Twin fires spark China safety call
By Willy Wo-Lap Lam, CNN Senior China Analyst
Firefighters and military police stand outside the entrance to a burned out department store in Jilin.
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HONG KONG, China (CNN) -- Beijing has ordered a nation-wide emergency safety check after two fires in Jilin and Zhejiang Provinces killed nearly 100 people earlier this week.
The blazes -- one tore through a temple in Wufeng, the other razed a parts of a Jilin shopping mall -- dealt another blow to official central government promises to improve public safety and emergency responses in the wake of a string of deadly accidents.
A State Council meeting chaired by Premier Wen Jiabao on Monday said inspection of safety and fire-prevention measures would be carried out in enterprises, department stories, government offices, schools, hospitals, and entertainment facilities.
A statement by the cabinet issued on Tuesday said "the focus of the inspection is to ensure [that all units] have work-safety systems and mechanisms, and that a personnel responsibility system has been implemented."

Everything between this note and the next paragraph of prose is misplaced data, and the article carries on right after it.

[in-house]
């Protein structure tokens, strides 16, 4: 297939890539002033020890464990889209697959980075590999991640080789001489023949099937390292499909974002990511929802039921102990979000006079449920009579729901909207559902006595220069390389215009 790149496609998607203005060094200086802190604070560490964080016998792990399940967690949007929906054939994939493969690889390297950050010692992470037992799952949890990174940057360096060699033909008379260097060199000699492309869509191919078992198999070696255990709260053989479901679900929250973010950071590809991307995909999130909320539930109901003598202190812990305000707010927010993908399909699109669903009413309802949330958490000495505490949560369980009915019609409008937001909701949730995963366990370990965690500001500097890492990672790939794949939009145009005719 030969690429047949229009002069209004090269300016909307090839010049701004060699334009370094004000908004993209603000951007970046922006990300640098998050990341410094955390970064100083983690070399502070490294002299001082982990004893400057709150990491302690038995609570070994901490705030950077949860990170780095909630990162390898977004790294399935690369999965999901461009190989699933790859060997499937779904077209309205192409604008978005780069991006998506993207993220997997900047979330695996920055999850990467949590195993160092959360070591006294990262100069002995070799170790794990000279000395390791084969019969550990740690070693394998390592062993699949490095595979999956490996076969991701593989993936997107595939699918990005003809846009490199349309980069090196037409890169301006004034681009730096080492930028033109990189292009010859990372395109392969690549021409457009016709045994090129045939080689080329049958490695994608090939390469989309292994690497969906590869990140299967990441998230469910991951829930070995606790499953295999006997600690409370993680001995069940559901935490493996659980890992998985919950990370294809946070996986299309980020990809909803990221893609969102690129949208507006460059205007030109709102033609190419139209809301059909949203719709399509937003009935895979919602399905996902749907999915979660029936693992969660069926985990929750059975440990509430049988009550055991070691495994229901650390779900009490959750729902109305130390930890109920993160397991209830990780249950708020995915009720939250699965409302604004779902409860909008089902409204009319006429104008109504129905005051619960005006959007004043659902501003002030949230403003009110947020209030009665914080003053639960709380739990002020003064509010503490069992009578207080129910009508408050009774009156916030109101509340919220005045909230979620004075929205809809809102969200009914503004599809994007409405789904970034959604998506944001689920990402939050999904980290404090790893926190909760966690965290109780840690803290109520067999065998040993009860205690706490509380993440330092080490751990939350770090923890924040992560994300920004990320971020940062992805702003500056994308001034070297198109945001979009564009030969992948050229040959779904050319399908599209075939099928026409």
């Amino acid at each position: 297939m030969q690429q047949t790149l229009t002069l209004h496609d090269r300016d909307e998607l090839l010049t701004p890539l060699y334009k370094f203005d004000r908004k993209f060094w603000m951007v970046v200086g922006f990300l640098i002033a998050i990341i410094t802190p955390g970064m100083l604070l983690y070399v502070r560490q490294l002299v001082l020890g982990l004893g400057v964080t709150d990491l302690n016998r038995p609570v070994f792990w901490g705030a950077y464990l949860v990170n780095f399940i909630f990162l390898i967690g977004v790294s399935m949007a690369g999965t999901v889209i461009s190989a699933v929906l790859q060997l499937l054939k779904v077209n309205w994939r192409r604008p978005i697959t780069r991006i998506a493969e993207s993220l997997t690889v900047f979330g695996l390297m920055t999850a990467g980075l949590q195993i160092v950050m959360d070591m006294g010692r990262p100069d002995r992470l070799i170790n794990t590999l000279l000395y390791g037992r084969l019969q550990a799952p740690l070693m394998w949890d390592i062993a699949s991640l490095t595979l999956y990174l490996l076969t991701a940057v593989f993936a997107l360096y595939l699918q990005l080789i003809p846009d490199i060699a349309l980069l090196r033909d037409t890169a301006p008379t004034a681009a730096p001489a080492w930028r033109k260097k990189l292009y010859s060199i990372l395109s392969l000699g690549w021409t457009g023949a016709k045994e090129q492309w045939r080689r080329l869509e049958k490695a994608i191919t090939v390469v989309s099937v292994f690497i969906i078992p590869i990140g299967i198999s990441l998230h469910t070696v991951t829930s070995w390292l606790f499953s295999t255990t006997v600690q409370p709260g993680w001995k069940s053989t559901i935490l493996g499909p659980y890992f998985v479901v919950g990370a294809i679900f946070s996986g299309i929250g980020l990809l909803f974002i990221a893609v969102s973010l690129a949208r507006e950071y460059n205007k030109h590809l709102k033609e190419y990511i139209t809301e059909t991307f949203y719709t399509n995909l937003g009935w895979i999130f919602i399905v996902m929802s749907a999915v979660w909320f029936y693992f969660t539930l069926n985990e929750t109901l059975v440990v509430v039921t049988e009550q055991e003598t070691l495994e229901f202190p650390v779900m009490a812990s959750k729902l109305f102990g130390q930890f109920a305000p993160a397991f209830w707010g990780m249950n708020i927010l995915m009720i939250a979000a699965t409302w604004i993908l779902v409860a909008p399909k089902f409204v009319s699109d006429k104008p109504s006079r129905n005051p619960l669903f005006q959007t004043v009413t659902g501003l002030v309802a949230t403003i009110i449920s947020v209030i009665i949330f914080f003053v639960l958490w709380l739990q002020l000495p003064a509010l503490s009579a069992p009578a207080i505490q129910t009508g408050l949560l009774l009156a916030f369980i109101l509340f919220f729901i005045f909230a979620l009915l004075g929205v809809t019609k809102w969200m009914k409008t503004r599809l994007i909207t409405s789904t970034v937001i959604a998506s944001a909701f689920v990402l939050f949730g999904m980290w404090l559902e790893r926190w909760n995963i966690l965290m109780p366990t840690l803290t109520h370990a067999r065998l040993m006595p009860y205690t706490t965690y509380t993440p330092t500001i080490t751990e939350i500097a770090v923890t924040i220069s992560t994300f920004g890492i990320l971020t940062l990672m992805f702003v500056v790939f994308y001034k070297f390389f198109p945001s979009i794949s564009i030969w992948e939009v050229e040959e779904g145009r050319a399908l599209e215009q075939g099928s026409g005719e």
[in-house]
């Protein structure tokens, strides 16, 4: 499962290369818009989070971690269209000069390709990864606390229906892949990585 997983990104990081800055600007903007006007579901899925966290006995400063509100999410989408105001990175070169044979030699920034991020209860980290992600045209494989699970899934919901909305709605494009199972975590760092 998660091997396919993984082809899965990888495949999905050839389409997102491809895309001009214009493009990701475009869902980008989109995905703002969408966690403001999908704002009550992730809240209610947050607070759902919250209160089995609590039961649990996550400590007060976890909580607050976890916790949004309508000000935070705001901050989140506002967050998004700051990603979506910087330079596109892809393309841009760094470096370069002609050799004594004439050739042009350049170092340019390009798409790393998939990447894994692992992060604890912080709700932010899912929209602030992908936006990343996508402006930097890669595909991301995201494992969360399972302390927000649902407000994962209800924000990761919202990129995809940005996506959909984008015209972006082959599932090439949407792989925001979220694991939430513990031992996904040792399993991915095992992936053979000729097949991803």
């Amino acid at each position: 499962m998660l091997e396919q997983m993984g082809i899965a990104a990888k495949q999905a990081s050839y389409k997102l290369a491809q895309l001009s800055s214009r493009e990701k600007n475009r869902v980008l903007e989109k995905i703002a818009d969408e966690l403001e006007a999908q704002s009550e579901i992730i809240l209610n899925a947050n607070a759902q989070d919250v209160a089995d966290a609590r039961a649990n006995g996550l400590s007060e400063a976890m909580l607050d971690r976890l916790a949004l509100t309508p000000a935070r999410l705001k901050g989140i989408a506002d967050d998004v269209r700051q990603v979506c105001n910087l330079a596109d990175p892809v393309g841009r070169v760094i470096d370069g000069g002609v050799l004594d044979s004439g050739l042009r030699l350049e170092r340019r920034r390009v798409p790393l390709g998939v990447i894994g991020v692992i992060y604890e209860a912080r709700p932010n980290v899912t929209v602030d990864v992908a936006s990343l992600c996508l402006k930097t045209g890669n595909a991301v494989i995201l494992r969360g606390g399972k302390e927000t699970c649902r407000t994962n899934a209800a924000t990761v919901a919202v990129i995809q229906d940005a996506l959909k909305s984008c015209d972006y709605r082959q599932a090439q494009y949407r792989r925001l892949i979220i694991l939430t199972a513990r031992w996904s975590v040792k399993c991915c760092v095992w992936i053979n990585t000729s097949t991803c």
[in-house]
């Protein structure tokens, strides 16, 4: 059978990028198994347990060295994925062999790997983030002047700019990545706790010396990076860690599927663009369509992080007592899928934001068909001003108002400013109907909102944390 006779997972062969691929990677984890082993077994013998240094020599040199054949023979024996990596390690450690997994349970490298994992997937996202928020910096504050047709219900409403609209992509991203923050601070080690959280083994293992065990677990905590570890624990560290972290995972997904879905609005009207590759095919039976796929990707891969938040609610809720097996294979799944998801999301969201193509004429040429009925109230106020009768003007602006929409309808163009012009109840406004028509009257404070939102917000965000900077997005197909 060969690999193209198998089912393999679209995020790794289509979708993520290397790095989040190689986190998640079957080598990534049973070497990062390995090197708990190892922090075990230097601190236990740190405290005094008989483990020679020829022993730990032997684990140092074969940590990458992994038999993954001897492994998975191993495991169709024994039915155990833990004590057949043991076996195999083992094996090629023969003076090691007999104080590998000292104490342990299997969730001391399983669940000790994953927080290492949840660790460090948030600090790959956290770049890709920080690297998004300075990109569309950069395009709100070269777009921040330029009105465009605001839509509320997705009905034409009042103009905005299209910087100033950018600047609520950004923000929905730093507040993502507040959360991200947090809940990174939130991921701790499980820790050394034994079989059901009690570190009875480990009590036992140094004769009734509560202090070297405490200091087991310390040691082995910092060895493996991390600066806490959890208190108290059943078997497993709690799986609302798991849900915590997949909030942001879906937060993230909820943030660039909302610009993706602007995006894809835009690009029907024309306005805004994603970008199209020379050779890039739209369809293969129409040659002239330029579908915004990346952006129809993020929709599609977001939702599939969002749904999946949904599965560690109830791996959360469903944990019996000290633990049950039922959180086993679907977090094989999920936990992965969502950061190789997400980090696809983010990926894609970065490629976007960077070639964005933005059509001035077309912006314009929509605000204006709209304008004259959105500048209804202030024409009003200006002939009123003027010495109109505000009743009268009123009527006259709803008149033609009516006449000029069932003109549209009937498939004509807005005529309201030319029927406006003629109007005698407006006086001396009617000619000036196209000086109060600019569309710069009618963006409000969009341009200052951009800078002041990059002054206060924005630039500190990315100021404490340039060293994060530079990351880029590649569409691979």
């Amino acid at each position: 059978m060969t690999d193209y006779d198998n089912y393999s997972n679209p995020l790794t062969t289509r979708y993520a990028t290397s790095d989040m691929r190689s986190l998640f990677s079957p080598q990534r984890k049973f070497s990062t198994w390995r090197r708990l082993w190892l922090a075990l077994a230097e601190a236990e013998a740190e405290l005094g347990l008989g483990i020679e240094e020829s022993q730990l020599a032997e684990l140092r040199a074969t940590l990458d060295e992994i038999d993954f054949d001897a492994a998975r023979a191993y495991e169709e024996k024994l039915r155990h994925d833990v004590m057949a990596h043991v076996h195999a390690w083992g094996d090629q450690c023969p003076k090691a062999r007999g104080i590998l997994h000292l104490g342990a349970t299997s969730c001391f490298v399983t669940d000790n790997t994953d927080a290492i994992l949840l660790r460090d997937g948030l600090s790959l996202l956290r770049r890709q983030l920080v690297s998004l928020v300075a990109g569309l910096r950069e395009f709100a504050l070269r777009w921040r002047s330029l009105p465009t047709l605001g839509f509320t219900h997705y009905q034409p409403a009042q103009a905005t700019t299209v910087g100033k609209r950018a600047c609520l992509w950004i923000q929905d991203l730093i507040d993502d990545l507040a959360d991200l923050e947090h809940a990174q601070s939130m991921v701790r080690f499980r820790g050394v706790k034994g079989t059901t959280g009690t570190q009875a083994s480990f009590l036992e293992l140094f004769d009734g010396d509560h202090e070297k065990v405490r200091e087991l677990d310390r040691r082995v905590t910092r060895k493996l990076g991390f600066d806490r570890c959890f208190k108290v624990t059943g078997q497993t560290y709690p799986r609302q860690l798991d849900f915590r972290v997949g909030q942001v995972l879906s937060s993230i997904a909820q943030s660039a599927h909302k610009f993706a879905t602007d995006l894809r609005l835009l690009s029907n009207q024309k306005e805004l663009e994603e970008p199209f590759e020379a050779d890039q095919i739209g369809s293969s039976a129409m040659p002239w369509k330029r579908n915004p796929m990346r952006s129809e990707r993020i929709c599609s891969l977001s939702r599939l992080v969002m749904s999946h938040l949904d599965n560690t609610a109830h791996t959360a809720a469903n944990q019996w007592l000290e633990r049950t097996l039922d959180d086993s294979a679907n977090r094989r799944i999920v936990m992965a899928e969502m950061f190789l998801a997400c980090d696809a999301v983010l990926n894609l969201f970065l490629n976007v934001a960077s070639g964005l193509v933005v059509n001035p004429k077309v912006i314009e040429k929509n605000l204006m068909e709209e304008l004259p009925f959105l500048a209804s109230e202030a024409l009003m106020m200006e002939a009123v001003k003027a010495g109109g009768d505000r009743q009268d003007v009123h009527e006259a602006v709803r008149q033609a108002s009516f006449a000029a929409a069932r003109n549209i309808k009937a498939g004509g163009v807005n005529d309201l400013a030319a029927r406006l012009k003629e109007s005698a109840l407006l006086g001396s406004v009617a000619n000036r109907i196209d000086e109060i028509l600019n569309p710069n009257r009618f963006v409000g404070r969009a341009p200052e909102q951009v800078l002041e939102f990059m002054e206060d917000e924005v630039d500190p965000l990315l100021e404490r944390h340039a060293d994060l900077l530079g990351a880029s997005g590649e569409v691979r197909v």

Premier Wen pointed out that as remedial measures, officials and other persons responsible for major fires and other mishaps must be penalized, and that "the right lesson must be drawn from the disasters."
Political sources in Beijing said the leadership under President Hu Jintao was very nervous about outbreaks of disorders that could ensue from major incidents such as industrial accidents or fires with large numbers of casualties.
For the past six months, provinces and cities have been told to set up a "rapid response emergency office" whose goal is to ensure rescue teams arrive at the scene of an accident without delay -- and measures be immediately taken to pacify the relatives of the dead and injured.
Moreover, governors and mayors of regions hit with a particularly atrocious accident have to take political responsibility.
While inspecting the charred ruins of the Jilin department store where at least 53 perished on Sunday, Jilin Governor Hong Hu admitted his staff had failed to do an adequate job of ensuring fire-safety regulations in public places.
"I have not done my job well," Hong said on national TV. "The lesson [from this accident] is very severe."
While Hong, deemed a reformist official, may not need to resign over the fire, his chances for promotion in the coming few years will be adversely affected.
Despite pledges to tighten and increase regulations, China's poor safety record has failed to show any signs of improvement. Fires, mining accidents, bus and other transport disasters kill scores of people each week.
The most major incident in recent months left over 200 people dead when a gas well blew out in the country's southwest in December, spewing toxic fumes across nearby villages.